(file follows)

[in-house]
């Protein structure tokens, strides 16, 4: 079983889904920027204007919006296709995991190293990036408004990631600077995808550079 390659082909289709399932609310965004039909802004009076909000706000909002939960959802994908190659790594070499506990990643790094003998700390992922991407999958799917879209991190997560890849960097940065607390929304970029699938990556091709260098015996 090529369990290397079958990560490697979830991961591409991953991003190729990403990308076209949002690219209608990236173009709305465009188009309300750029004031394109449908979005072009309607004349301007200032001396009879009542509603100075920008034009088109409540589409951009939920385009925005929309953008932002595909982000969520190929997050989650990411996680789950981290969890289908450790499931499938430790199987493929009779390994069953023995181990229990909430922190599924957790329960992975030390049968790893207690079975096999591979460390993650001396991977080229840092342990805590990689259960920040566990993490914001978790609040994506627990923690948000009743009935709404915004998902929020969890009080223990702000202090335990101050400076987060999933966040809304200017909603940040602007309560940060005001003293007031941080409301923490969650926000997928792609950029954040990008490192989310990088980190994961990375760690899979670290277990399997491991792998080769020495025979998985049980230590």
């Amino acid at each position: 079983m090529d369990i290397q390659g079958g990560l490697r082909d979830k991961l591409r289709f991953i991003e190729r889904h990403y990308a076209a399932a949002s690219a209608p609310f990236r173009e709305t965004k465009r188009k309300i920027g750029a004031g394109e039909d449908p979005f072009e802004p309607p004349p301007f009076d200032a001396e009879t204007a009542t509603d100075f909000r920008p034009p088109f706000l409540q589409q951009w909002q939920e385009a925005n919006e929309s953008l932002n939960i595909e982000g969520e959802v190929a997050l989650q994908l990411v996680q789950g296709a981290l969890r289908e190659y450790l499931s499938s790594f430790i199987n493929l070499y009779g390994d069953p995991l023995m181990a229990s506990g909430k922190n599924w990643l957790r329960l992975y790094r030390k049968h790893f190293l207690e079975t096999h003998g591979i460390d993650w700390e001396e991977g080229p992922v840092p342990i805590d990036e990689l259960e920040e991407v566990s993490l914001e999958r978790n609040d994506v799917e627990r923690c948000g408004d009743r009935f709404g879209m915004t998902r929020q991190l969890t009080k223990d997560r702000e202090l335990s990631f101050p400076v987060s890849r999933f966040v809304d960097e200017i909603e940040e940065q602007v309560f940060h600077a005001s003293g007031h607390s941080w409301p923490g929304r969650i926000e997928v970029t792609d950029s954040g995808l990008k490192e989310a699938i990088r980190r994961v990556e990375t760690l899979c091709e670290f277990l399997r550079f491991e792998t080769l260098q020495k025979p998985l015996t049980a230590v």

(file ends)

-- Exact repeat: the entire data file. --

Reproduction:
[in-house]
């Protein structure tokens, strides 16, 4: 079983889904920027204007919006296709995991190293990036408004990631600077995808550079 390659082909289709399932609310965004039909802004009076909000706000909002939960959802994908190659790594070499506990990643790094003998700390992922991407999958799917879209991190997560890849960097940065607390929304970029699938990556091709260098015996 090529369990290397079958990560490697979830991961591409991953991003190729990403990308076209949002690219209608990236173009709305465009188009309300750029004031394109449908979005072009309607004349301007200032001396009879009542509603100075920008034009088109409540589409951009939920385009925005929309953008932002595909982000969520190929997050989650990411996680789950981290969890289908450790499931499938430790199987493929009779390994069953023995181990229990909430922190599924957790329960992975030390049968790893207690079975096999591979460390993650001396991977080229840092342990805590990689259960920040566990993490914001978790609040994506627990923690948000009743009935709404915004998902929020969890009080223990702000202090335990101050400076987060999933966040809304200017909603940040602007309560940060005001003293007031941080409301923490969650926000997928792609950029954040990008490192989310990088980190994961990375760690899979670290277990399997491991792998080769020495025979998985049980230590």
């Amino acid at each position: 079983m090529d369990i290397q390659g079958g990560l490697r082909d979830k991961l591409r289709f991953i991003e190729r889904h990403y990308a076209a399932a949002s690219a209608p609310f990236r173009e709305t965004k465009r188009k309300i920027g750029a004031g394109e039909d449908p979005f072009e802004p309607p004349p301007f009076d200032a001396e009879t204007a009542t509603d100075f909000r920008p034009p088109f706000l409540q589409q951009w909002q939920e385009a925005n919006e929309s953008l932002n939960i595909e982000g969520e959802v190929a997050l989650q994908l990411v996680q789950g296709a981290l969890r289908e190659y450790l499931s499938s790594f430790i199987n493929l070499y009779g390994d069953p995991l023995m181990a229990s506990g909430k922190n599924w990643l957790r329960l992975y790094r030390k049968h790893f190293l207690e079975t096999h003998g591979i460390d993650w700390e001396e991977g080229p992922v840092p342990i805590d990036e990689l259960e920040e991407v566990s993490l914001e999958r978790n609040d994506v799917e627990r923690c948000g408004d009743r009935f709404g879209m915004t998902r929020q991190l969890t009080k223990d997560r702000e202090l335990s990631f101050p400076v987060s890849r999933f966040v809304d960097e200017i909603e940040e940065q602007v309560f940060h600077a005001s003293g007031h607390s941080w409301p923490g929304r969650i926000e997928v970029t792609d950029s954040g995808l990008k490192e989310a699938i990088r980190r994961v990556e990375t760690l899979c091709e670290f277990l399997r550079f491991e792998t080769l260098q020495k025979p998985l015996t049980a230590v």